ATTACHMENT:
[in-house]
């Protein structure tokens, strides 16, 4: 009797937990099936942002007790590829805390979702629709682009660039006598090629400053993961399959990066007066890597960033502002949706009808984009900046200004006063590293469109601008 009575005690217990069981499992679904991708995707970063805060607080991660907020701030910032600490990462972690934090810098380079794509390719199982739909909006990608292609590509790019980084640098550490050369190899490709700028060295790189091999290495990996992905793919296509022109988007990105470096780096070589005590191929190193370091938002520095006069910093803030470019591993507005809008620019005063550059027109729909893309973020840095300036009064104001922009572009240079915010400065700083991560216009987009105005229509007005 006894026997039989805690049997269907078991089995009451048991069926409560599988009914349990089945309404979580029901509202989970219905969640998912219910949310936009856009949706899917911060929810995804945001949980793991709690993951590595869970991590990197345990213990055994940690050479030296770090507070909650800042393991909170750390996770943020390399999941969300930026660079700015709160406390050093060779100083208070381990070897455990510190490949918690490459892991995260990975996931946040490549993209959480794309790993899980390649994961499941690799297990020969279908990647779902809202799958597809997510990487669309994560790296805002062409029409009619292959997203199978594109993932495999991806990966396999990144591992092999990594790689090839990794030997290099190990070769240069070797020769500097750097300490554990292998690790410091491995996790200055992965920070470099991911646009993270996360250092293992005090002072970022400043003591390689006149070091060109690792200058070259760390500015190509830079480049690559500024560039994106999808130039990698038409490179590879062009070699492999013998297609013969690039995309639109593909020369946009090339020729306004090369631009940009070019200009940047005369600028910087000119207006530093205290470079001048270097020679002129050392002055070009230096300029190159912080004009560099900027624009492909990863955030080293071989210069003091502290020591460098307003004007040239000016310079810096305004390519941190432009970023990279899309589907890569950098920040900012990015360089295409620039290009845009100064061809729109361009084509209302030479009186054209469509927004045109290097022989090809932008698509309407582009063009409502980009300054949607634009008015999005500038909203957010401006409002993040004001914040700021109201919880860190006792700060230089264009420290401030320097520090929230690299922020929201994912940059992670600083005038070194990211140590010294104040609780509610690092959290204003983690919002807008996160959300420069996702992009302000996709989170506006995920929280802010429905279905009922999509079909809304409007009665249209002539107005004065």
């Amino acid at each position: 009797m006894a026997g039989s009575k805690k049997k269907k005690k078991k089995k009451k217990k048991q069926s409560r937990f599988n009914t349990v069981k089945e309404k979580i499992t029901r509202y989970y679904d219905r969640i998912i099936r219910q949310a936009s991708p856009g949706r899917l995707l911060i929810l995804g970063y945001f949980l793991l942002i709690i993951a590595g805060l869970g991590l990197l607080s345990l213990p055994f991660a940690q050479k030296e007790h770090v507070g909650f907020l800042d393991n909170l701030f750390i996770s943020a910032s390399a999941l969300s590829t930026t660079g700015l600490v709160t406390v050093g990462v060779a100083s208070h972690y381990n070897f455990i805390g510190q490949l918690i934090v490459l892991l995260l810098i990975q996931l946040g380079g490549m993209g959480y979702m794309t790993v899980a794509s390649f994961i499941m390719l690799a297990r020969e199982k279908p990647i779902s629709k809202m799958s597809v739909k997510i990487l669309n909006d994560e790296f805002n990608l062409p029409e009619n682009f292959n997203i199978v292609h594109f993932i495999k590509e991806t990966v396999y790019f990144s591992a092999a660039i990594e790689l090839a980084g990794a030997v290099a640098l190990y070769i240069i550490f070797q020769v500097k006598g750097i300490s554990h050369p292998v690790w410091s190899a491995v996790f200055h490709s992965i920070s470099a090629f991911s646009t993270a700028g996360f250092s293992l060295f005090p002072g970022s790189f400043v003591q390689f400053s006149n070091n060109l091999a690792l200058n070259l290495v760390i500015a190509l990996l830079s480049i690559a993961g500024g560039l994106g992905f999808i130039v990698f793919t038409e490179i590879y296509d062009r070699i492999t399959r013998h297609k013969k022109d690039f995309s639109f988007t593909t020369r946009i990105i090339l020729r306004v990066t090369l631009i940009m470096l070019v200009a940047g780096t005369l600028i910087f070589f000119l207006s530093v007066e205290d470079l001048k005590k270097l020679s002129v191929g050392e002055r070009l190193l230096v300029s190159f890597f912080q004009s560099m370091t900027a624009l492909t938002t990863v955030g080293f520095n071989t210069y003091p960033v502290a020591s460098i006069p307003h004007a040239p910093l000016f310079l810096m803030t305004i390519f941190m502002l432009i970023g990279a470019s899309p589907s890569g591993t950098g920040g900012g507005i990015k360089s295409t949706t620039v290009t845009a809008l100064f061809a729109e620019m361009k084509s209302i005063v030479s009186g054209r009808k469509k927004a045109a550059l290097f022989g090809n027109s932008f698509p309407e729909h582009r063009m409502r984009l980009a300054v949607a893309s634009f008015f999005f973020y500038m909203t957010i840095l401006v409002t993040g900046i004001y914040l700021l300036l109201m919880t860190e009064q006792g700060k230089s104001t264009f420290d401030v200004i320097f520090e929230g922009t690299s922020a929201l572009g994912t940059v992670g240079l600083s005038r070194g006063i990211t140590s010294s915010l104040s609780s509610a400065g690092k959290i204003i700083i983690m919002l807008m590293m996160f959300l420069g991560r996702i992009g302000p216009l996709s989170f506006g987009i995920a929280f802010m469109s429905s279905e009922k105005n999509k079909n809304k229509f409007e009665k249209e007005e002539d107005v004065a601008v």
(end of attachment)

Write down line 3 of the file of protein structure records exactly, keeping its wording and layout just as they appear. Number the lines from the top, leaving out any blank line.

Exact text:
């Amino acid at each position: 009797m006894a026997g039989s009575k805690k049997k269907k005690k078991k089995k009451k217990k048991q069926s409560r937990f599988n009914t349990v069981k089945e309404k979580i499992t029901r509202y989970y679904d219905r969640i998912i099936r219910q949310a936009s991708p856009g949706r899917l995707l911060i929810l995804g970063y945001f949980l793991l942002i709690i993951a590595g805060l869970g991590l990197l607080s345990l213990p055994f991660a940690q050479k030296e007790h770090v507070g909650f907020l800042d393991n909170l701030f750390i996770s943020a910032s390399a999941l969300s590829t930026t660079g700015l600490v709160t406390v050093g990462v060779a100083s208070h972690y381990n070897f455990i805390g510190q490949l918690i934090v490459l892991l995260l810098i990975q996931l946040g380079g490549m993209g959480y979702m794309t790993v899980a794509s390649f994961i499941m390719l690799a297990r020969e199982k279908p990647i779902s629709k809202m799958s597809v739909k997510i990487l669309n909006d994560e790296f805002n990608l062409p029409e009619n682009f292959n997203i199978v292609h594109f993932i495999k590509e991806t990966v396999y790019f990144s591992a092999a660039i990594e790689l090839a980084g990794a030997v290099a640098l190990y070769i240069i550490f070797q020769v500097k006598g750097i300490s554990h050369p292998v690790w410091s190899a491995v996790f200055h490709s992965i920070s470099a090629f991911s646009t993270a700028g996360f250092s293992l060295f005090p002072g970022s790189f400043v003591q390689f400053s006149n070091n060109l091999a690792l200058n070259l290495v760390i500015a190509l990996l830079s480049i690559a993961g500024g560039l994106g992905f999808i130039v990698f793919t038409e490179i590879y296509d062009r070699i492999t399959r013998h297609k013969k022109d690039f995309s639109f988007t593909t020369r946009i990105i090339l020729r306004v990066t090369l631009i940009m470096l070019v200009a940047g780096t005369l600028i910087f070589f000119l207006s530093v007066e205290d470079l001048k005590k270097l020679s002129v191929g050392e002055r070009l190193l230096v300029s190159f890597f912080q004009s560099m370091t900027a624009l492909t938002t990863v955030g080293f520095n071989t210069y003091p960033v502290a020591s460098i006069p307003h004007a040239p910093l000016f310079l810096m803030t305004i390519f941190m502002l432009i970023g990279a470019s899309p589907s890569g591993t950098g920040g900012g507005i990015k360089s295409t949706t620039v290009t845009a809008l100064f061809a729109e620019m361009k084509s209302i005063v030479s009186g054209r009808k469509k927004a045109a550059l290097f022989g090809n027109s932008f698509p309407e729909h582009r063009m409502r984009l980009a300054v949607a893309s634009f008015f999005f973020y500038m909203t957010i840095l401006v409002t993040g900046i004001y914040l700021l300036l109201m919880t860190e009064q006792g700060k230089s104001t264009f420290d401030v200004i320097f520090e929230g922009t690299s922020a929201l572009g994912t940059v992670g240079l600083s005038r070194g006063i990211t140590s010294s915010l104040s609780s509610a400065g690092k959290i204003i700083i983690m919002l807008m590293m996160f959300l420069g991560r996702i992009g302000p216009l996709s989170f506006g987009i995920a929280f802010m469109s429905s279905e009922k105005n999509k079909n809304k229509f409007e009665k249209e007005e002539d107005v004065a601008v």